• there are sources of nutrients in the water such as sludge, rust and organic matter

Where one or more of these environmental conditions are present there is an increased likelihood of an individual being exposed to the risk of breathing in contaminated aerosols. To prevent legionella bacteria growth, it is important to keep water systems clean, maintained and to take regular temperature readings to ensure hot and cold water is kept within the recommended safe perimeters.

What are the potential sources of legionella bacteria?

Legionella bacteria grow best in warm temperatures. Potential sources of the bacteria include:

  • Showers and taps
  • Cooling systems such as air conditioning units
  • Cooling towers
  • Hot tubs and spa baths
  • Ornamental fountains and water features
  • Hot water systems
  • Plumbing systems
  • Humidifiers

What is the difference between the Responsible Person and the Duty Holder?

People often get confused with these two roles but put simply, the duty holder can be an individual, usually a director or senior manager with authority, or a company often referred to as the corporate body.

The duty holder has a responsibility to make sure that a suitable and sufficient legionella risk assessment is undertaken to determine whether legionella is a risk to your workforce, including contractors and visitors and if so what are the necessary steps to be taken to manage that risk. It is the duty holder’s role to appoint a Responsible Person, this will be an individual who has responsibility for the day-to-day management of legionella bacteria and the prevention of Legionnaire’s disease in the workplace.

Who needs to be trained?

Legionella training is beneficial to anyone who has a role in keeping water systems safe. This can be company directors, business owners, landlords, heads of service, health and safety practitioners, facilities managers, duty holders and the appointed responsible person. Individually and together, each play a part in ensuring water systems are safe. Competence is key to reducing the risks associated with legionella and training is the route to being confident and competent.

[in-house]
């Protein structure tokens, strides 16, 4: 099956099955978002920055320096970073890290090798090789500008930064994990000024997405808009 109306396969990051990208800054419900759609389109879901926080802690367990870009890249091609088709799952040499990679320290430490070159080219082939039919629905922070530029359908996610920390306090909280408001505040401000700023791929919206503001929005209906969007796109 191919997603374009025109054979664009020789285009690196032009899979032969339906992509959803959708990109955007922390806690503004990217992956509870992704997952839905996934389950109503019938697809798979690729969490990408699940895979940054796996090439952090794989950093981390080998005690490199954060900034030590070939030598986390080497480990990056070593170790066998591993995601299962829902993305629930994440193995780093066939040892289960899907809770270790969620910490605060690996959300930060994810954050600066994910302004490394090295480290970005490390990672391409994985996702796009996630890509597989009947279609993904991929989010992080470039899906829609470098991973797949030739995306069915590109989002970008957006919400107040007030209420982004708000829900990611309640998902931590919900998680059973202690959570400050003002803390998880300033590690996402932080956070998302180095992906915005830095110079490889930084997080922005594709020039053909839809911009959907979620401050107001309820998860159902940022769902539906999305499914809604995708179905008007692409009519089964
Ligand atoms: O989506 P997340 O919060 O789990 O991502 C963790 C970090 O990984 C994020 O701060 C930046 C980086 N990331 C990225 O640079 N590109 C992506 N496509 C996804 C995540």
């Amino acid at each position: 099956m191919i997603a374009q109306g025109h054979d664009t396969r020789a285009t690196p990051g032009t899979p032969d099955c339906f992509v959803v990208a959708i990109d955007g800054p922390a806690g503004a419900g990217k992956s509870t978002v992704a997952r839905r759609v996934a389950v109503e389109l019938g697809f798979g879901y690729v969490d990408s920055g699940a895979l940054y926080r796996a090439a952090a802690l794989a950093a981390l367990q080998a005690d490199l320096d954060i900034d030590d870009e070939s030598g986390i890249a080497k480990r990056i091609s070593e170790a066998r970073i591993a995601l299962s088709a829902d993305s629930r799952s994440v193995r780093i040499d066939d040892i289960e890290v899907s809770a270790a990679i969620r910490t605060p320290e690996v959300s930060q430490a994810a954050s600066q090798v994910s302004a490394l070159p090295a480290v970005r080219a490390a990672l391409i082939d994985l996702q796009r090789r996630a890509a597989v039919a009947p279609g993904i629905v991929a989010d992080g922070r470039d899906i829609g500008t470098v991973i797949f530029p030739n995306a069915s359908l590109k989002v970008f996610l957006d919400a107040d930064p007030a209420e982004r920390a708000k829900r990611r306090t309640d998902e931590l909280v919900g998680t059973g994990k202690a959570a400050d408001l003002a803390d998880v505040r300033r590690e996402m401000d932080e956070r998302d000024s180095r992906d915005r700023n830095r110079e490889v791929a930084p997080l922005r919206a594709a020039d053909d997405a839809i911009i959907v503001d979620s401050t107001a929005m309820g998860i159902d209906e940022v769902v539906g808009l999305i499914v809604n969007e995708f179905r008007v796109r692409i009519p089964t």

What training is required?

Legionella legislation requires there to be an appointed responsible person. This is the individual who will have overall responsibility for the safety of your water systems.   This person must have an advanced level of expertise to discharge their duty. Suitable course will look at water safety in great detail and is based upon the Health & Safety Executive’s Approved Code of Practice (ACOP) L8 and HSG 274, two key guidance documents. Courses on general health and safety such as IOSH Managing Safely or even a NEBOSH Certificate & COSHH and PPE Awareness (Control of Substances Hazardous to Health) are also beneficial.

Duty holders, landlords, business owners and facilities personnel would benefit from a good understanding of general health and safety. Completing a course on legionella awareness is also advantageous and will give real depth to their understanding.

It is always advisable to maintain knowledge with refresher training once a year. Refresher health and safety courses help to keep ones knowledge up to date with best practice, legislative changes and the latest technological advances.

Save lives, build skilled behaviour, implement performance enhancing habits in your workplace

Menu